Pregnancy and Addiction: It’s More Prevalent Than You Think

When we see images of expectant moms, the picture painted is one of wholesomeness and healthy glows. However, according to the 2013 National Survey on Drug Use and Health, 5.4 percent of pregnant women between the ages of 15-44 reported actively using illicit drugs. This compared to 11.4 percent of non-pregnant women of child-bearing ages. This survey doesn’t account for prescription drugs that may be misused by a mother-to-be.

For an expectant mom, the need to kick the habit is twice as important since another life is physically impacted by his or her mother’s addiction. If you’re pregnant and have a problem with substance abuse, the time to get help is now. The sooner you are able to kick your habit, the sooner you’ll be able to reduce the many risks to your baby, prenatal and postnatal.

Our Rehab-Finder.Org counselors are ready to assist you in finding a treatment center that specializes in maternal care. Call us at 877-251-4813. We’re available 24/7.

How Drug Use Impacts an Unborn Baby

The expression “eating for two” is well recognized with regard to pregnant women. However, fewer people recognize how everything an expectant mother ingests transfers to her unborn child. In fact, almost all foods, beverages, and especially drugs can travel through the placenta, the direct lifeline from the mother to the baby. When a woman is using illicit drugs in particular, dangerous compounds can cross the placenta and have adverse effects on the child. In addition, these drugs can cause damage to the placenta itself, which can interfere with the baby’s ability to get key nutrients or eliminate waste.

When a woman abuses drugs during pregnancy, she increases her chances of experiencing devastating complications, including:

  • Miscarriage
  • Premature labor
  • Placental abruption (a particularly dangerous situation in which the placenta separates from the uterus)
  • Stillbirth

Drug use by the mother also puts babies at risk of developmental problems including:

  • Deformities of the face, such as cleft palate
  • Deformities of the skull, such as an abnormally small head
  • Low fetal birth weight
  • Neurological defects

Neonatal abstinence syndrome is of particular concern with regard to babies born to women who have been abusing drugs. Also known as NAS, in this situation, the child is born addicted to whatever substance his or her mom was using during pregnancy. There has been an alarming increase in the number of newborns addicted to opioids such as heroin or Oxycodone in particular.

With NAS, newborns begin to experience severe withdrawal symptoms within 24 to 72 hours post-birth. Their immature brains and nervous systems must now adjust to the loss of the chemicals to which they were exposed during prenatal development. This can lead to the following symptoms:

  • Muscle spasms
  • Fever
  • Excessive or high-pitched crying
  • Irritability
  • Feeding difficulties like abnormal sucking reflex
  • Sleeping problems
  • Rapid breathing
  • Seizures and tremors
  • Vomiting
  • Diarrhea

Risk of sudden infant death syndrome (SIDS) increases dramatically for babies whose mothers used drugs during pregnancy. In fact, various studies have shown that the risk is upwards of twice as high for these children compared to those born of mothers who abstained from substances.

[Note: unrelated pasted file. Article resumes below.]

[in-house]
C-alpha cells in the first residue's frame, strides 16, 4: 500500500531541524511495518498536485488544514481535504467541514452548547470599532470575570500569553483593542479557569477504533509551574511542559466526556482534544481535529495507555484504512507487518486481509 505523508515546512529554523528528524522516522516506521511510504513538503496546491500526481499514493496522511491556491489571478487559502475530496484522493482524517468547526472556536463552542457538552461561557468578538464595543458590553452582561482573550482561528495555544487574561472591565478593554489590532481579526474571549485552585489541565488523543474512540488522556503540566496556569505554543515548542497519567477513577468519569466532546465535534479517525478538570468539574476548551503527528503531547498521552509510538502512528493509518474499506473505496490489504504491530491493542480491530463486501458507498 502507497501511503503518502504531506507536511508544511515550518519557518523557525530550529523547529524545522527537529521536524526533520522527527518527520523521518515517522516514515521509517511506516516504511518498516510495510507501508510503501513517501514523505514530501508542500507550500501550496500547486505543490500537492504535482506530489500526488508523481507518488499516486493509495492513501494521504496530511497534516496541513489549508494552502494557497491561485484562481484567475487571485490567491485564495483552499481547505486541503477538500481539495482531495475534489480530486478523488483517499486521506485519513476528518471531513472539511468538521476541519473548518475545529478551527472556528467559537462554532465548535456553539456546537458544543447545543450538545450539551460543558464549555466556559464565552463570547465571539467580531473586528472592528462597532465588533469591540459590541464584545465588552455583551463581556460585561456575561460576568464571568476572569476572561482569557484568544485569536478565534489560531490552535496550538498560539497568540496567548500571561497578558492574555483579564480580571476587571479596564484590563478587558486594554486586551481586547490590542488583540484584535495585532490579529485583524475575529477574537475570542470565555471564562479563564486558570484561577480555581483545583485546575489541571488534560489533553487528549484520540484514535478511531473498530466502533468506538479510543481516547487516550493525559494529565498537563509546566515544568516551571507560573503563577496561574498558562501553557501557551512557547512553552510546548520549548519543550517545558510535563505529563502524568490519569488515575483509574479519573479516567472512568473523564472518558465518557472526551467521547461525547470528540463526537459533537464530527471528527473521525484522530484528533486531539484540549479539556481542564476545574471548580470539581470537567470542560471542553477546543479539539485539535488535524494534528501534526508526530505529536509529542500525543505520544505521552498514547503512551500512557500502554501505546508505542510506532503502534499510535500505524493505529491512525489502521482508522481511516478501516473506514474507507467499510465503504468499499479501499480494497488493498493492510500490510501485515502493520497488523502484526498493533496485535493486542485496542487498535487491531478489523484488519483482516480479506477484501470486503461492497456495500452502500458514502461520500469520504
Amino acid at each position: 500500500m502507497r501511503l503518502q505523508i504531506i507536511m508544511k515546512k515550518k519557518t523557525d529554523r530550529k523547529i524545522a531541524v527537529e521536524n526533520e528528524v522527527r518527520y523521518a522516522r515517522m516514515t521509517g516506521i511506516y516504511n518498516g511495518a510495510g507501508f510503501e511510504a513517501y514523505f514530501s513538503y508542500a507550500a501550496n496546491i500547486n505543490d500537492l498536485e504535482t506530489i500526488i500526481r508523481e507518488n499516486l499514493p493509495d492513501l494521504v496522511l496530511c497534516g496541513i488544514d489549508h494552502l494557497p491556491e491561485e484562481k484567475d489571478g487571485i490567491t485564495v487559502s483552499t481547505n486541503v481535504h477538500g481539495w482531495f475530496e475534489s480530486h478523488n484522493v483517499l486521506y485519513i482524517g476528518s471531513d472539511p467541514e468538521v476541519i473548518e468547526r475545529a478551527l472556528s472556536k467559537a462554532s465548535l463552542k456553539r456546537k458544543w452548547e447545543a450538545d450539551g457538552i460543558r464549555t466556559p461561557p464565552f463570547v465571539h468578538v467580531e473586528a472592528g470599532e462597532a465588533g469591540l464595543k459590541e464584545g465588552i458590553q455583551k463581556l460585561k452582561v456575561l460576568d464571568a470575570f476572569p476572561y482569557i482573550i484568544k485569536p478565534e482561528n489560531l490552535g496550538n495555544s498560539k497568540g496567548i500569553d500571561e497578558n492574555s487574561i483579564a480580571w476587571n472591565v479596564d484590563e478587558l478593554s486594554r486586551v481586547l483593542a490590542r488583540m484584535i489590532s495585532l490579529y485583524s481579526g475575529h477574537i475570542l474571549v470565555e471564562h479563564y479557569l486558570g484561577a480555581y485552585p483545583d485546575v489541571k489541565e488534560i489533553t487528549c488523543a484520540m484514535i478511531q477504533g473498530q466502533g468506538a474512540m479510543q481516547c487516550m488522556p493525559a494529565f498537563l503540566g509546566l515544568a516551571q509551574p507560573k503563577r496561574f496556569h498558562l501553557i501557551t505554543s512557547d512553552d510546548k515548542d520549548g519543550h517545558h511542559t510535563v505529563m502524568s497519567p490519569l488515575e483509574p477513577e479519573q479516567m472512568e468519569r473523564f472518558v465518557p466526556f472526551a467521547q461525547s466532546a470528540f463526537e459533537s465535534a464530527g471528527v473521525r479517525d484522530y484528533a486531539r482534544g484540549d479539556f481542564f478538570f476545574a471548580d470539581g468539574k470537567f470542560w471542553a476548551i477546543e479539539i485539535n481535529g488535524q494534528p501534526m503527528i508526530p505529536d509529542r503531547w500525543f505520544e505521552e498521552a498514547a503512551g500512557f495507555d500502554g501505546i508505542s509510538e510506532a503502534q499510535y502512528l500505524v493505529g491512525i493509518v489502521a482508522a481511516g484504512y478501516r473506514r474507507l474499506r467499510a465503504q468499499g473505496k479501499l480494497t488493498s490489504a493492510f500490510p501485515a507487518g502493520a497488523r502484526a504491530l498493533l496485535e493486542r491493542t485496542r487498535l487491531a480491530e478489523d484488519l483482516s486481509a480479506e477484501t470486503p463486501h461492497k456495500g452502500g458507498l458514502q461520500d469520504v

The problems for these children can last a lifetime. Babies exposed in utero to drugs have an increased risk of developmental delays, learning problems, and behavioral disorders.

Drugs and Breastfeeding: What You Need to Know

Breastfeeding is generally considered to be the best option for providing a baby with the nutrients he or she needs to get a great start on life. Once a baby is born, if the mother is planning to breastfeed it is important to recognize that many substances will pass from the mom to the child through breast milk. Essentially, the baby is ingesting these drugs as he or she is getting nourishment. Depending on the drug used and the amount absorbed in the breast milk, this can have some serious consequences.

“Even if you are not planning to breastfeed, using drugs while caring for an infant can be a dangerous combination.”

For example, marijuana can lead to motor-development delays, while babies exposed to cocaine through breastmilk can become extremely irritable, tremble, vomit, and have diarrhea. Methadone, which is often given to heroin addicts, can cause devastating withdrawal effects on nursing infants.

There is no safe formula for determining how long substances will remain in breastmilk and risk being transferred to the baby. Therefore, the best answer is to not use drugs while breastfeeding.

Even if you are not planning to breastfeed, using drugs while caring for an infant can be a dangerous combination. There are already plenty of challenges you will face as newborns demand your constant attention, especially during the first weeks and months of life. Getting high can impact your attention and judgment, which is already strained due to sleep disruptions. This can lead to tragic consequences such as leaving the baby unattended, forgetting feedings, or generally creating an unsafe environment. The best environment for a newborn is one in which he or she has his or her mom’s full attention. He or she needs a mom who is clean and sober.

If you’re an expectant or new mom who needs help kicking your drug habit, call us at 877-251-4813. Our trained experts will help you find the right resources to get you clean and sober.

Addiction during pregnancy can be treated

Pregnancy, Depression, and Drug Use: It’s Real

For many women, pregnancy can be both a beautiful time but also stressful. Some women become overwhelmed at the thought of caring for another person. This emotion is especially compounded when the woman is facing challenging financial situations, is experiencing problems with her partner or loved ones, or feels she has no place to turn.